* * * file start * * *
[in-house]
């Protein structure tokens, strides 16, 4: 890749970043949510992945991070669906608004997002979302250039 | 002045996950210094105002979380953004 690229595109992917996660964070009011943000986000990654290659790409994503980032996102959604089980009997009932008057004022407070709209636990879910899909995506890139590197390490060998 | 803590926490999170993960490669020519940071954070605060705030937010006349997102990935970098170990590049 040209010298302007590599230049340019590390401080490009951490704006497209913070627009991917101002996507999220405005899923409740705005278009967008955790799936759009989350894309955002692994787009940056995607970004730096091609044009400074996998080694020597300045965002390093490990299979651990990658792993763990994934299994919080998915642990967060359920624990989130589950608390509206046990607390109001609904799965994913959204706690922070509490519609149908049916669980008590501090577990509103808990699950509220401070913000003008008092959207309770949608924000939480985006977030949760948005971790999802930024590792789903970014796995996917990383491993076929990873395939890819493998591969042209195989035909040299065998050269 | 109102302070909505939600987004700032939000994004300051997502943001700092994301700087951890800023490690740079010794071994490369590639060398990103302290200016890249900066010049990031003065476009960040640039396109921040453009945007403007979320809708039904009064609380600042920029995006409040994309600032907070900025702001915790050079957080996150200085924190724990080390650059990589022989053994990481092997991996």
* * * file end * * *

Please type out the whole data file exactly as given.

[in-house]
């Protein structure tokens, strides 16, 4: 890749970043949510992945991070669906608004997002979302250039 | 002045996950210094105002979380953004 690229595109992917996660964070009011943000986000990654290659790409994503980032996102959604089980009997009932008057004022407070709209636990879910899909995506890139590197390490060998 | 803590926490999170993960490669020519940071954070605060705030937010006349997102990935970098170990590049 040209010298302007590599230049340019590390401080490009951490704006497209913070627009991917101002996507999220405005899923409740705005278009967008955790799936759009989350894309955002692994787009940056995607970004730096091609044009400074996998080694020597300045965002390093490990299979651990990658792993763990994934299994919080998915642990967060359920624990989130589950608390509206046990607390109001609904799965994913959204706690922070509490519609149908049916669980008590501090577990509103808990699950509220401070913000003008008092959207309770949608924000939480985006977030949760948005971790999802930024590792789903970014796995996917990383491993076929990873395939890819493998591969042209195989035909040299065998050269 | 109102302070909505939600987004700032939000994004300051997502943001700092994301700087951890800023490690740079010794071994490369590639060398990103302290200016890249900066010049990031003065476009960040640039396109921040453009945007403007979320809708039904009064609380600042920029995006409040994309600032907070900025702001915790050079957080996150200085924190724990080390650059990589022989053994990481092997991996």